Binge Eating Disorder (BED) is an eating disorder that is characterized by recurrent episodes of eating large quantities of food (often and very quickly to the point of discomfort), a feeling of a loss of control during the binge, experiencing shame, distress and guilt afterwards, and not regularly using unhealthy measures such as purging to counter the binge eating. Binge Eating Disorder is the most common Eating Disorder in the United States.
Generally, people who are experiencing BED, will eat a large amount of food in a short period of time. This amount of food is larger than what most people would eat in a similar period of time under similar circumstances. Individuals with BED have a lack of control when during the episode and may feel like they cannot stop eating or control what or how much they are eating. On average BED occurs on average at least once a week for 3 months.
Warning Signs & Symptoms
Emotional & Behavioral
· Evidence of binge eating such as disappearance of large amounts of food in a short amount of time, empty wrappers or containers indicating consumption of large amounts of food
· Steals or hoards food in strange places
· Creates lifestyle schedules or rituals to make time for binge sessions
· Withdraws from usual friends and activities
· Shows extreme concern with body weight and shape
· Disruption in normal eating behaviors including eating throughout the day with no planned mealtimes, skipping meals or earing small portions of food at regular mealtimes, and engaging in fasting or repetitive dieting.
· Eating alone out of embarrassment at the quantity of food being eaten
· Noticeable fluctuations in weight both up and down
The health risks of BED are most commonly associated with clinical obesity, weight stigma, and weight cycling (repetitive dieting). Most individuals who are clinically obese do not also have BED. However, 2/3rds of those with BED are also clinically obese. People who struggle with BED tend to be normal or higher-than average weight although BED can be diagnosed at any weight.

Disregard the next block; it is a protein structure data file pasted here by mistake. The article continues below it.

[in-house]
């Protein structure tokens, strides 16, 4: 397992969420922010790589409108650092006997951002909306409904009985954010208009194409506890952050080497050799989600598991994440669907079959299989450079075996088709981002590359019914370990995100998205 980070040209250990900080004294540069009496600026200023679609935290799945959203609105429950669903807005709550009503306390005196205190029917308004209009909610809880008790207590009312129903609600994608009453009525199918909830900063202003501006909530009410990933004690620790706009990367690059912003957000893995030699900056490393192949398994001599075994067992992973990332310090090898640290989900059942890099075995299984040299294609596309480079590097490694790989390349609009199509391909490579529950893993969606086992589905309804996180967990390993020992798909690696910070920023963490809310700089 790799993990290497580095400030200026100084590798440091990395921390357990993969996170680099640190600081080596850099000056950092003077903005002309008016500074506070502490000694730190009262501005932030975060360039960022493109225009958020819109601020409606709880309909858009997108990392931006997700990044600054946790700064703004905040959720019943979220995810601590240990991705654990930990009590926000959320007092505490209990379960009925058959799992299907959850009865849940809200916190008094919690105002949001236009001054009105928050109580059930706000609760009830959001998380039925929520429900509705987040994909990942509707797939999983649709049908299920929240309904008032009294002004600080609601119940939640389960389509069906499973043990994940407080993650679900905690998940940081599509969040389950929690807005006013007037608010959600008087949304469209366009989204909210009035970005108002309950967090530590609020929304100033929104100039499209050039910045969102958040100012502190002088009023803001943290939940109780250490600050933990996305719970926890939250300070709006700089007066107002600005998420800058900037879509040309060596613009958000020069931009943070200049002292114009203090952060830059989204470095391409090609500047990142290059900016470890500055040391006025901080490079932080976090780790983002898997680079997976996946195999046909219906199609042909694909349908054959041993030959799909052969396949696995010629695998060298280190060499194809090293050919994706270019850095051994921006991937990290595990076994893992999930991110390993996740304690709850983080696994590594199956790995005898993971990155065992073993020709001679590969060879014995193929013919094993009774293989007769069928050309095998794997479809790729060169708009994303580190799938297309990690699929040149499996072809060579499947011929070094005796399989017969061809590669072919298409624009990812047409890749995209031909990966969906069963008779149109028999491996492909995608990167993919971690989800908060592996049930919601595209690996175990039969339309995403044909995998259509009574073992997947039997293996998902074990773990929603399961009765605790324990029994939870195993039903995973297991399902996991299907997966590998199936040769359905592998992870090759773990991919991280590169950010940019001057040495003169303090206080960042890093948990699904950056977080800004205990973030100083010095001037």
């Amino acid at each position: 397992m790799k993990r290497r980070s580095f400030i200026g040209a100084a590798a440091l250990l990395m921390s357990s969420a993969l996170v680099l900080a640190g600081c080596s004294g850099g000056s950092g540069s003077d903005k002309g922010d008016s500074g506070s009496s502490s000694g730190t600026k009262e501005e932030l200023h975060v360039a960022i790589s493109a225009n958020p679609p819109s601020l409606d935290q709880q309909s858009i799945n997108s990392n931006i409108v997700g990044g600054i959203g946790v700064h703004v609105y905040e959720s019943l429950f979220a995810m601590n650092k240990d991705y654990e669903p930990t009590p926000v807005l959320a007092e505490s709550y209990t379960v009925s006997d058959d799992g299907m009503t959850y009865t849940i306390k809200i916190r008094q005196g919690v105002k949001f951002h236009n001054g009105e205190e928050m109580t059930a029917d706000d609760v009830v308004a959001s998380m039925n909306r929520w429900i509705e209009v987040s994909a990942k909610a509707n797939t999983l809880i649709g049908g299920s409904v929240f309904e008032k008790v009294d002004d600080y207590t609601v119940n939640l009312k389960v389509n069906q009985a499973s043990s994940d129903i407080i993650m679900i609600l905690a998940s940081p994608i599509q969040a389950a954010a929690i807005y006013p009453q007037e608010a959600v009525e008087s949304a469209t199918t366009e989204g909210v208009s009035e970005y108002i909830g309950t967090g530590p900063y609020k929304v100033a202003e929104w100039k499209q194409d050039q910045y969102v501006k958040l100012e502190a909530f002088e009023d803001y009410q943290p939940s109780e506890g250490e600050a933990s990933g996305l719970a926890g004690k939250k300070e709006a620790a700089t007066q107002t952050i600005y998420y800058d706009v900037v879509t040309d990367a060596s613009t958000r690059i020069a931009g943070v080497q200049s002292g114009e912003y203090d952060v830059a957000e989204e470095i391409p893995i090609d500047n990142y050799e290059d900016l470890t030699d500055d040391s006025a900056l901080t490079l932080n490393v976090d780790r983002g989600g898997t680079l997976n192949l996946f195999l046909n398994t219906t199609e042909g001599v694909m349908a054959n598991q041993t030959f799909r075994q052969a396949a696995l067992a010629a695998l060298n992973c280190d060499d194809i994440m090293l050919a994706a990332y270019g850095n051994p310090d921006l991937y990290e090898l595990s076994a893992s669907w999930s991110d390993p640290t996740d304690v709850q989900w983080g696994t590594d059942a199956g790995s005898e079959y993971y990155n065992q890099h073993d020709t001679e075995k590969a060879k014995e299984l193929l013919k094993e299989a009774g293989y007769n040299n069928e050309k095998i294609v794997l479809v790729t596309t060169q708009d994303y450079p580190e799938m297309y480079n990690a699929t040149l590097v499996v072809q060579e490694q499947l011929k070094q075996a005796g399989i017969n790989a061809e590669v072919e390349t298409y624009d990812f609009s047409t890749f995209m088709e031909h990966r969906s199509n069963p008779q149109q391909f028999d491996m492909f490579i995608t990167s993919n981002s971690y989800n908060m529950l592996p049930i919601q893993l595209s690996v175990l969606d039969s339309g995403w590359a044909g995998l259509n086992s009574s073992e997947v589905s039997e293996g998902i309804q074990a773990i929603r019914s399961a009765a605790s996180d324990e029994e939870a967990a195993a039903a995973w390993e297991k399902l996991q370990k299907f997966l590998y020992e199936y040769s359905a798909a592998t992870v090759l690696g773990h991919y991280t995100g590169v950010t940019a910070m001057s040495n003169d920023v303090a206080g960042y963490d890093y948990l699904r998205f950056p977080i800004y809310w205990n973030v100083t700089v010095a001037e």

How to Help A Loved One
If you are concerned about the eating habits, weight, or body image of someone you care for, we understand that this may be a very difficult time for you and your loved one. Many individuals in recovery from an eating disorder heavily rely on the help and support from friends and family.
How to talk to a loved one about eating concerns
Even if you don’t feel the discussion was well-received, don’t despair. You shared your concern and let them know that you care and are there for them. You may have helped plant a seed that they should seek help which can help them move toward recovery.
Tips for encouraging a loved one to seek professional help
Recovery from an eating disorder requires professional help, and chances are improved the sooner a person begins treatment. Here are some tips to encouraging loved ones to seek help:
What to Expect From Treatment
Getting a diagnosis is the first step in treating an eating disorder. Treatment of an eating disorder usually involves a combination of counseling as well as medical monitoring. Treatment must address the eating disorder symptoms. Many individuals utilize a treatment team to treat their eating disorders. Some common treatment teams include:
Most Physicians will be able to refer you to a local therapist and dietitians/nutritionists who have experience in treating eating disorders. The first step will be to restore normal eating patterns and having the client return to a healthy body weight. Eating Disorder Treatment generally addresses the following factors:
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